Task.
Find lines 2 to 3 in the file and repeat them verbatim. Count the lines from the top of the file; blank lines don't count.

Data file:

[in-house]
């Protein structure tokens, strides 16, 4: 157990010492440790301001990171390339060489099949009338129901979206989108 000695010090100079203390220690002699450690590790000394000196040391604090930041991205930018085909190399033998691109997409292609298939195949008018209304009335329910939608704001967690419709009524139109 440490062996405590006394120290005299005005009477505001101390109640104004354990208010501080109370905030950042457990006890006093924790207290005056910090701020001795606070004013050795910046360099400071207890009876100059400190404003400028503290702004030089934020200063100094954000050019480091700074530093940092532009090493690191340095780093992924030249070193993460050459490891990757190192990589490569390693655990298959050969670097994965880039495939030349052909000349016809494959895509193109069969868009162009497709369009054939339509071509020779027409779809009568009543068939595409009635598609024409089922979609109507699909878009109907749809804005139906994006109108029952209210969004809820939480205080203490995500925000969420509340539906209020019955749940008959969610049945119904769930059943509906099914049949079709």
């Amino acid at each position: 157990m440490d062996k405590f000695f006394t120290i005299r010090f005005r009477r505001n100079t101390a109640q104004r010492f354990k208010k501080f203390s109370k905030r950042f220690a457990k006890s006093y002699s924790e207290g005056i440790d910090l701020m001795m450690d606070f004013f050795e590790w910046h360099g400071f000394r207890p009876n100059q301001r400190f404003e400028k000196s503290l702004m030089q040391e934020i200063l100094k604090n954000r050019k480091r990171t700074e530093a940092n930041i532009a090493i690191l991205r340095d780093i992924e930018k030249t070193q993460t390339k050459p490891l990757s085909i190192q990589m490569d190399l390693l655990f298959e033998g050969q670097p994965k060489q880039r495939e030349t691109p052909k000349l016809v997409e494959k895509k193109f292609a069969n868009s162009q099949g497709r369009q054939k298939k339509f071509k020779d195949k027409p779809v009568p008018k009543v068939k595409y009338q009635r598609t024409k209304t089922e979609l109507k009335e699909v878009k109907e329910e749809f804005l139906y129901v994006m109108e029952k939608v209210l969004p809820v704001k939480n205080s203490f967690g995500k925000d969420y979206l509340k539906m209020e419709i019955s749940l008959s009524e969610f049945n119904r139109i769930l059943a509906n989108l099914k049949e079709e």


């Protein structure tokens, strides 16, 4: 157990010492440790301001990171390339060489099949009338129901979206989108 000695010090100079203390220690002699450690590790000394000196040391604090930041991205930018085909190399033998691109997409292609298939195949008018209304009335329910939608704001967690419709009524139109 440490062996405590006394120290005299005005009477505001101390109640104004354990208010501080109370905030950042457990006890006093924790207290005056910090701020001795606070004013050795910046360099400071207890009876100059400190404003400028503290702004030089934020200063100094954000050019480091700074530093940092532009090493690191340095780093992924030249070193993460050459490891990757190192990589490569390693655990298959050969670097994965880039495939030349052909000349016809494959895509193109069969868009162009497709369009054939339509071509020779027409779809009568009543068939595409009635598609024409089922979609109507699909878009109907749809804005139906994006109108029952209210969004809820939480205080203490995500925000969420509340539906209020019955749940008959969610049945119904769930059943509906099914049949079709």
């Amino acid at each position: 157990m440490d062996k405590f000695f006394t120290i005299r010090f005005r009477r505001n100079t101390a109640q104004r010492f354990k208010k501080f203390s109370k905030r950042f220690a457990k006890s006093y002699s924790e207290g005056i440790d910090l701020m001795m450690d606070f004013f050795e590790w910046h360099g400071f000394r207890p009876n100059q301001r400190f404003e400028k000196s503290l702004m030089q040391e934020i200063l100094k604090n954000r050019k480091r990171t700074e530093a940092n930041i532009a090493i690191l991205r340095d780093i992924e930018k030249t070193q993460t390339k050459p490891l990757s085909i190192q990589m490569d190399l390693l655990f298959e033998g050969q670097p994965k060489q880039r495939e030349t691109p052909k000349l016809v997409e494959k895509k193109f292609a069969n868009s162009q099949g497709r369009q054939k298939k339509f071509k020779d195949k027409p779809v009568p008018k009543v068939k595409y009338q009635r598609t024409k209304t089922e979609l109507k009335e699909v878009k109907e329910e749809f804005l139906y129901v994006m109108e029952k939608v209210l969004p809820v704001k939480n205080s203490f967690g995500k925000d969420y979206l509340k539906m209020e419709i019955s749940l008959s009524e969610f049945n119904r139109i769930l059943a509906n989108l099914k049949e079709e």